Fonterra's decision to freeze domestic milk prices until the end of the year has baffled some in the dairy industry, who say it is unnecessary and could "end in tears".

The dairy co-operative announced the freeze yesterday after widespread criticism that milk had become unaffordable for many families.

Federated Farmers dairy spokesman Lachlan McKenzie today said he was surprised and confused by the move.

"I'm scratching my head to understand why Fonterra would do it," he told NZPA.

"It won't cost Fonterra anything, it'll cost the owners and farmers that supply Fonterra.

"If they sell milk for a lower price then farmers get less money for it."

Farmers were not making as much money as some people thought, Mr McKenzie said.

"The current high milk prices has many thinking that farmers must be creaming it but we're not.

"Most dairy farmers, myself included, got less than $0.60 for a litre of milk last season. From these 60 cents, we had to pay all the costs of production, including, wages, vets, tax, as well as paying the mortgage."

The Government needed to step in and evaluate the retail margins on all primary produce, not just milk, Mr McKenzie said.

"There needs to be a true unbundling of the retail margins involving our primary produce.

"It would also be great if the Government put the same pressure on the costs it and local government impose. Some more discipline in its spending goes a long way."

Agriculture Minister David Carter yesterday ruled out introducing government subsidies to keep prices down.

Mr McKenzie said he found it difficult to understand why some people could not afford to buy milk when many other products were cheaper than ever before.

"The markets are adjusting all the time, as our commodity prices have risen our exchange rate has gone up, that means that the clothes you buy, the televisions you buy, the bananas you buy, are cheaper."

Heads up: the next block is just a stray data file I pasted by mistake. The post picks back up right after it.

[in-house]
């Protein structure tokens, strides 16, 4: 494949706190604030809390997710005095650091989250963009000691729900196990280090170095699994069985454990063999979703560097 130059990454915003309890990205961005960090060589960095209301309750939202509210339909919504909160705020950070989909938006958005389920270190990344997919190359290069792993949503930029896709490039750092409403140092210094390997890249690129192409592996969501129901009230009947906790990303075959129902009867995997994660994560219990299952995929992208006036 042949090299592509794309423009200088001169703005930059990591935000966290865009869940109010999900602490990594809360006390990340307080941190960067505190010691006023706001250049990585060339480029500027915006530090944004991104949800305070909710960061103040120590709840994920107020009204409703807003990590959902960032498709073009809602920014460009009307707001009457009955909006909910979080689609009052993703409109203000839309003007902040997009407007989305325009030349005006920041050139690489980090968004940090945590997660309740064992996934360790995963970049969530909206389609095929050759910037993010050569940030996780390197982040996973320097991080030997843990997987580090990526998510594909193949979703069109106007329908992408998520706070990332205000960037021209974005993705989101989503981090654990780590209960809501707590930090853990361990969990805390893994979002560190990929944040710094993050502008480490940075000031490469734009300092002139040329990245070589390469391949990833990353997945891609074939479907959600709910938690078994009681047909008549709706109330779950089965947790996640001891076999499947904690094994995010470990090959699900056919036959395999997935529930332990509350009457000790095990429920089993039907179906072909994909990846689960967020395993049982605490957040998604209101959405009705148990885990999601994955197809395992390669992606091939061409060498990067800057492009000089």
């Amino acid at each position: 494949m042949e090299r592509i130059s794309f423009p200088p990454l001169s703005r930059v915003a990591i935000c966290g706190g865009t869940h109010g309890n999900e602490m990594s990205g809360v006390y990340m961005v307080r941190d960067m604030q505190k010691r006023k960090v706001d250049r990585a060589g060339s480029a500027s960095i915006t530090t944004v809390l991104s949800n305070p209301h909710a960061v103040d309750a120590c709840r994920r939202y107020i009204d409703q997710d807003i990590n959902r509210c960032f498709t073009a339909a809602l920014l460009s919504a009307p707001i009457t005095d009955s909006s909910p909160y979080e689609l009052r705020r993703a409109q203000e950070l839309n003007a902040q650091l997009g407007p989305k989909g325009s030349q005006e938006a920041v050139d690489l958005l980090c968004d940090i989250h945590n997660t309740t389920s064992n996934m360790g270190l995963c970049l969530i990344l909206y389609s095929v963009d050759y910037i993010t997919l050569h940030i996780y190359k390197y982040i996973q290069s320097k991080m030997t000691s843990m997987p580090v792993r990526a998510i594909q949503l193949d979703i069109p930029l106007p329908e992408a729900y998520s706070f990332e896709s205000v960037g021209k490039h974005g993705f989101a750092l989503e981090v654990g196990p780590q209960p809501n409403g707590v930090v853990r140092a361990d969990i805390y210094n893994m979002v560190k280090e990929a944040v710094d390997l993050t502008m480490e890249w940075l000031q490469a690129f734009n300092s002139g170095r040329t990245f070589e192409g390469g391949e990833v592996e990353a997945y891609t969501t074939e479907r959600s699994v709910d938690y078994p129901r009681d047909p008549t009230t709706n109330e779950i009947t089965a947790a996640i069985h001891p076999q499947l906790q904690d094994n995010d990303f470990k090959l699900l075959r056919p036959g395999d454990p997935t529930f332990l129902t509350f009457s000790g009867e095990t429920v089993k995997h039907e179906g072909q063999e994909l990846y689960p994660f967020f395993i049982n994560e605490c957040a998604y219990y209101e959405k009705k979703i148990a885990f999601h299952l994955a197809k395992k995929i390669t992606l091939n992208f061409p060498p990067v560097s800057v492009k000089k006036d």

Fonterra chief executive Andrew Ferrier said the price of milk had risen steadily over recent months, with world dairy prices going up by more than 26 per cent since December.

"We recognise milk is an important part of the diet in New Zealand and we want to ensure that future generations of New Zealanders grow up enjoying it every day," he said.

The price freeze came as Fonterra predicted a bonanza payout for the current dairy season of $7kg-$7.10/kg, with 10,463 farmers each expected to receive an average gross payout of more than $800,000. Some industry observers predict average payouts may be closer to $900,000.

The money paid to farmers -- most of it from export earnings -- will provide a $9 billion shot in the arm for the economy.

The high cost of milk came under severe criticism this week, with Northland's Manaia Health primary health organisation chief executive Chris Farrelly saying it was a national outrage that a country which produces 15 billion litres annually could not supply cheap milk to the domestic market.

Mr Farrelly said that the price of a two litre bottle of milk in Whangarei supermarket was up to $4.79 and the cheapest was $3.65.

"Milk is vital for children's health and bone development. Milk and milk products provide energy, protein, fats, vitamins and minerals," he said.

"It should be seen as an essential food - not a luxury," he said.